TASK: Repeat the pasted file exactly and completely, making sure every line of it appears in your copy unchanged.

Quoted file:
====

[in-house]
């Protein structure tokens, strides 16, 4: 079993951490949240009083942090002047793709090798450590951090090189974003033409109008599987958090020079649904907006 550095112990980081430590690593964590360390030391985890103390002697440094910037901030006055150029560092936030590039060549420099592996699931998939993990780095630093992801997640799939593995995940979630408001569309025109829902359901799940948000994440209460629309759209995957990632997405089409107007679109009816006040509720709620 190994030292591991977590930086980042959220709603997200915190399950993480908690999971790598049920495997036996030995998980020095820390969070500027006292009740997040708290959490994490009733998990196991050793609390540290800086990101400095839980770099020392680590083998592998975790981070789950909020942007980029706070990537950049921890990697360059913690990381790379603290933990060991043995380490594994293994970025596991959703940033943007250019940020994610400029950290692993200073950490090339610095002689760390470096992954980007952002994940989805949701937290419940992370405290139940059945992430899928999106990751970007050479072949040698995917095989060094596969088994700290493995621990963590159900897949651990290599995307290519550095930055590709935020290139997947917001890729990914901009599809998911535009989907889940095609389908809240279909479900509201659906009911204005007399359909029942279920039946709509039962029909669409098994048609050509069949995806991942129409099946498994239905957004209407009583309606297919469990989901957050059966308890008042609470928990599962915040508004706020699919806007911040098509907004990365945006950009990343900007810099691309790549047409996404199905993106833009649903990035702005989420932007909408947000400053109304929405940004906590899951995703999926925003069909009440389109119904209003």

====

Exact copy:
[in-house]
């Protein structure tokens, strides 16, 4: 079993951490949240009083942090002047793709090798450590951090090189974003033409109008599987958090020079649904907006 550095112990980081430590690593964590360390030391985890103390002697440094910037901030006055150029560092936030590039060549420099592996699931998939993990780095630093992801997640799939593995995940979630408001569309025109829902359901799940948000994440209460629309759209995957990632997405089409107007679109009816006040509720709620 190994030292591991977590930086980042959220709603997200915190399950993480908690999971790598049920495997036996030995998980020095820390969070500027006292009740997040708290959490994490009733998990196991050793609390540290800086990101400095839980770099020392680590083998592998975790981070789950909020942007980029706070990537950049921890990697360059913690990381790379603290933990060991043995380490594994293994970025596991959703940033943007250019940020994610400029950290692993200073950490090339610095002689760390470096992954980007952002994940989805949701937290419940992370405290139940059945992430899928999106990751970007050479072949040698995917095989060094596969088994700290493995621990963590159900897949651990290599995307290519550095930055590709935020290139997947917001890729990914901009599809998911535009989907889940095609389908809240279909479900509201659906009911204005007399359909029942279920039946709509039962029909669409098994048609050509069949995806991942129409099946498994239905957004209407009583309606297919469990989901957050059966308890008042609470928990599962915040508004706020699919806007911040098509907004990365945006950009990343900007810099691309790549047409996404199905993106833009649903990035702005989420932007909408947000400053109304929405940004906590899951995703999926925003069909009440389109119904209003």